Three days after a mentally-deranged man - whose backyard in Arizona featured a bizarre shrine decorated with a human skull and rotted oranges - killed six people and severely wounded Democratic Congresswoman Gabrielle Giffords, the liberal media continue to cynically link Sarah Palin, the Tea Party and mainstream conservatives with the crime.
There is, of course, absolutely no evidence that "heated rhetoric" in any way motivated Jarred Loughner's shooting spree, but the media's repeated association of political speech with the attack suggests an attempt to exploit the tragedy to discredit mainstream conservatives by smearing them as somehow culpable.
"Giffords was one of 20 Democrats whose districts were lit up in cross-hairs on a Sarah Palin campaign Web site last spring," CBS's Nancy Cordes declared Saturday night in referring to a political map, adding that "Giffords and many others complained that someone unstable might act on that imagery." Hours later on CNN, Jessica Yellin admitted "we don't know the motive" before proceeding to raise how "on Twitter and Facebook, there is a lot of talk, in particular, about Sarah Palin." On Sunday's Today, leading into a clip about Palin, NBC's Kelly O'Donnell asserted: "Giffords, a conservative Democrat, was concerned about heated campaign rhetoric from the Tea Party."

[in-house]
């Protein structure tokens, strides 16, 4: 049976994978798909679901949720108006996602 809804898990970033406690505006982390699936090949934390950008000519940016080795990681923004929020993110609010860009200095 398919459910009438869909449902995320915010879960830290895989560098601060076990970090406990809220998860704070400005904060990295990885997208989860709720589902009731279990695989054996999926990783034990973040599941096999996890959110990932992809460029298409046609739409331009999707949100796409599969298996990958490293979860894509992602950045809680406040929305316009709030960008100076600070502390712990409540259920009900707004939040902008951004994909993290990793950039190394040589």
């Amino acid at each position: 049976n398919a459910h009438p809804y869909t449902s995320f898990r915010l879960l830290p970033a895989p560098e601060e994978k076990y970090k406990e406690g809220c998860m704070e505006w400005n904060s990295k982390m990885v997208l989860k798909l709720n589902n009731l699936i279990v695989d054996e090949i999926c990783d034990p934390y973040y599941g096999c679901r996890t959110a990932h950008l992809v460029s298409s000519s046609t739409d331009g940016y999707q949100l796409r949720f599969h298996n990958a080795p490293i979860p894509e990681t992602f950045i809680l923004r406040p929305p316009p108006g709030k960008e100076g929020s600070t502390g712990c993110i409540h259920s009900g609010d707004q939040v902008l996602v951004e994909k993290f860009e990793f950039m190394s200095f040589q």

An editorial in Monday's New York Times justified the focus on conservatives: "It is legitimate to hold Republicans and particularly their most virulent supporters in the media responsible for the gale of anger that has produced the vast majority of these threats, setting the nation on edge." But while the liberal media indict Palin and other conservatives, there's a long list of vicious rhetoric coming from media liberals.
MSNBC has been the most venomous, a fact NBC has glossed over in its coverage castigating conservatives. The network's 8pm ET host Keith Olbermann in 2009 referred to columnist Michelle Malkin as "a big mashed-up bag of meat with lipstick on it." Hardball's Chris Matthews fantasized about the death of Rush Limbaugh: "Somebody's going to jam a CO2 pellet into his head and he's going to explode like a giant blimp."